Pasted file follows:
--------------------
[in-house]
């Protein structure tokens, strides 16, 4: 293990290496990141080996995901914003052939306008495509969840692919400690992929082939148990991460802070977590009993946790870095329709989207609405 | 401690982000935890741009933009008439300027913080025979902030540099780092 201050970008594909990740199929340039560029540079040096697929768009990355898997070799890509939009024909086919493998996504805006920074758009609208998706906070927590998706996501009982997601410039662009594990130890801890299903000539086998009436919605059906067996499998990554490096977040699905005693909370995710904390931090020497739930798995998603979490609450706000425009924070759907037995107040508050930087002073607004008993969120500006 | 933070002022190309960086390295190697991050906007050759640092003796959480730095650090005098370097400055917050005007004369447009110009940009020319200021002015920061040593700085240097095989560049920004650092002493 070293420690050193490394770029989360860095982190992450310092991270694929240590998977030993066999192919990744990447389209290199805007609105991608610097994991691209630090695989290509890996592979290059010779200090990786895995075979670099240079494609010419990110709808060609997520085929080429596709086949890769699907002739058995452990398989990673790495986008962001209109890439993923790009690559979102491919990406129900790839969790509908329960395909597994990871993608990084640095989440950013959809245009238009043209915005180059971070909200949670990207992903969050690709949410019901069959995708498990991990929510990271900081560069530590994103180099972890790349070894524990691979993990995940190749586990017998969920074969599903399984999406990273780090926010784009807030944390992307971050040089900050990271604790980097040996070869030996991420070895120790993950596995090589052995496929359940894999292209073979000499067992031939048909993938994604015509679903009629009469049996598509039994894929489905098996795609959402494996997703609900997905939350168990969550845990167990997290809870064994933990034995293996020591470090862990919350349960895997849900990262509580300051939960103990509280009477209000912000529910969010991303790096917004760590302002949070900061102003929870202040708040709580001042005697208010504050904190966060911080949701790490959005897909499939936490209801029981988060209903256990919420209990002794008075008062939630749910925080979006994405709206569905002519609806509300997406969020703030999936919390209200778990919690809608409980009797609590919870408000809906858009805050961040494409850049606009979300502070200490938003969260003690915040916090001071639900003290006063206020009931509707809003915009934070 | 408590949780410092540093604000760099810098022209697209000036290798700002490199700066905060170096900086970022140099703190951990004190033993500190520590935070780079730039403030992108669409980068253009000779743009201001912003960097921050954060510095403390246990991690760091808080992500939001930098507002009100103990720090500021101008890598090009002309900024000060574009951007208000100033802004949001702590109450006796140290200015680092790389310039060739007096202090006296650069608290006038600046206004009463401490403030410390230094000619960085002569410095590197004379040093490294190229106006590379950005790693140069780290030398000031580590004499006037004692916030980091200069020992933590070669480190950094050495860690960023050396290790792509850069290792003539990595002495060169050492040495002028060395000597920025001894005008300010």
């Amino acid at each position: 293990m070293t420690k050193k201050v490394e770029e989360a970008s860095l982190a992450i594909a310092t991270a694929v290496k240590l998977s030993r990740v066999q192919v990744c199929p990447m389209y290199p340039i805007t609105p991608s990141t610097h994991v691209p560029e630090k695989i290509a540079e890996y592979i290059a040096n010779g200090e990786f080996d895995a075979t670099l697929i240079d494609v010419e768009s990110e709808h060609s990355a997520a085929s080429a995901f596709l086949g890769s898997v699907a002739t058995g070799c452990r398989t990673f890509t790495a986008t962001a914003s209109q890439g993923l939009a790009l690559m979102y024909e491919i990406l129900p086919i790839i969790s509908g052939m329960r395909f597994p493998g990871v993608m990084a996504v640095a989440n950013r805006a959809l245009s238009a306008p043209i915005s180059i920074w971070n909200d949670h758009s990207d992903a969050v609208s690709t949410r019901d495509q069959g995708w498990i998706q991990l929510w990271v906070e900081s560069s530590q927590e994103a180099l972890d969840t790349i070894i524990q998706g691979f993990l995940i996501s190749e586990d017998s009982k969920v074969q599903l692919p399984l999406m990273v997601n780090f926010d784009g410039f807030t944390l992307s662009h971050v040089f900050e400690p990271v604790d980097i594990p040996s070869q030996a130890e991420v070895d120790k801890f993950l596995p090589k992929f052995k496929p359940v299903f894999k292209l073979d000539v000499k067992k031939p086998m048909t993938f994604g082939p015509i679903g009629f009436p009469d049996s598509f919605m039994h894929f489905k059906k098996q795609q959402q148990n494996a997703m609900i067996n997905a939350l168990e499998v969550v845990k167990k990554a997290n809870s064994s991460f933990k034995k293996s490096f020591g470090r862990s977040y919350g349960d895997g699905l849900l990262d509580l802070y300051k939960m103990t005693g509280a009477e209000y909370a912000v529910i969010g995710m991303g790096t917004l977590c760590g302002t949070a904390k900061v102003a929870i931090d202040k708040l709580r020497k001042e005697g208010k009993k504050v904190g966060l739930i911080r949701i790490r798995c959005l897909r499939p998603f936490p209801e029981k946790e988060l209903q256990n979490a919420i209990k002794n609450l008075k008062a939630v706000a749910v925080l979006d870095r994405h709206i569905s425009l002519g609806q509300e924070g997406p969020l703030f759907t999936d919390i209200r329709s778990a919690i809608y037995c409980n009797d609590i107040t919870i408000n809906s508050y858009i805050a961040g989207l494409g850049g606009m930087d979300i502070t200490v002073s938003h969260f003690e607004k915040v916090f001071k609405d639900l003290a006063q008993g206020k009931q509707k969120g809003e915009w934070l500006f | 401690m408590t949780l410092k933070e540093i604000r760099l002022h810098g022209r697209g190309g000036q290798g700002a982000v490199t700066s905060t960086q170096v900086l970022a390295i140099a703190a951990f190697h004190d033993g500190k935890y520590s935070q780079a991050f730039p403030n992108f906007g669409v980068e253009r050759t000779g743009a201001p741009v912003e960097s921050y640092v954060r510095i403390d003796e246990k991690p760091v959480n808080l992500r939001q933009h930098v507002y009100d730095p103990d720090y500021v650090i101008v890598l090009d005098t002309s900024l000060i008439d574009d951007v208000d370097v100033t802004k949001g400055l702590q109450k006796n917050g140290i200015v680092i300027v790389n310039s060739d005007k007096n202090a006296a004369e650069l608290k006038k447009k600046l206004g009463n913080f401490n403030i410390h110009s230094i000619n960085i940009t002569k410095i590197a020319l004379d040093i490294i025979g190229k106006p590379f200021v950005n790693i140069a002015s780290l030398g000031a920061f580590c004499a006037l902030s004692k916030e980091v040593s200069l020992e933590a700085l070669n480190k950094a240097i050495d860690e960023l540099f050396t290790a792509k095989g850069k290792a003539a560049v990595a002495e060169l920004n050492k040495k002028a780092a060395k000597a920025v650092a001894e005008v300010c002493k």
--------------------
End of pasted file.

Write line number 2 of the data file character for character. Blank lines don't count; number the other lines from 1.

């Protein structure tokens, strides 16, 4: 293990290496990141080996995901914003052939306008495509969840692919400690992929082939148990991460802070977590009993946790870095329709989207609405 | 401690982000935890741009933009008439300027913080025979902030540099780092 201050970008594909990740199929340039560029540079040096697929768009990355898997070799890509939009024909086919493998996504805006920074758009609208998706906070927590998706996501009982997601410039662009594990130890801890299903000539086998009436919605059906067996499998990554490096977040699905005693909370995710904390931090020497739930798995998603979490609450706000425009924070759907037995107040508050930087002073607004008993969120500006 | 933070002022190309960086390295190697991050906007050759640092003796959480730095650090005098370097400055917050005007004369447009110009940009020319200021002015920061040593700085240097095989560049920004650092002493 070293420690050193490394770029989360860095982190992450310092991270694929240590998977030993066999192919990744990447389209290199805007609105991608610097994991691209630090695989290509890996592979290059010779200090990786895995075979670099240079494609010419990110709808060609997520085929080429596709086949890769699907002739058995452990398989990673790495986008962001209109890439993923790009690559979102491919990406129900790839969790509908329960395909597994990871993608990084640095989440950013959809245009238009043209915005180059971070909200949670990207992903969050690709949410019901069959995708498990991990929510990271900081560069530590994103180099972890790349070894524990691979993990995940190749586990017998969920074969599903399984999406990273780090926010784009807030944390992307971050040089900050990271604790980097040996070869030996991420070895120790993950596995090589052995496929359940894999292209073979000499067992031939048909993938994604015509679903009629009469049996598509039994894929489905098996795609959402494996997703609900997905939350168990969550845990167990997290809870064994933990034995293996020591470090862990919350349960895997849900990262509580300051939960103990509280009477209000912000529910969010991303790096917004760590302002949070900061102003929870202040708040709580001042005697208010504050904190966060911080949701790490959005897909499939936490209801029981988060209903256990919420209990002794008075008062939630749910925080979006994405709206569905002519609806509300997406969020703030999936919390209200778990919690809608409980009797609590919870408000809906858009805050961040494409850049606009979300502070200490938003969260003690915040916090001071639900003290006063206020009931509707809003915009934070 | 408590949780410092540093604000760099810098022209697209000036290798700002490199700066905060170096900086970022140099703190951990004190033993500190520590935070780079730039403030992108669409980068253009000779743009201001912003960097921050954060510095403390246990991690760091808080992500939001930098507002009100103990720090500021101008890598090009002309900024000060574009951007208000100033802004949001702590109450006796140290200015680092790389310039060739007096202090006296650069608290006038600046206004009463401490403030410390230094000619960085002569410095590197004379040093490294190229106006590379950005790693140069780290030398000031580590004499006037004692916030980091200069020992933590070669480190950094050495860690960023050396290790792509850069290792003539990595002495060169050492040495002028060395000597920025001894005008300010």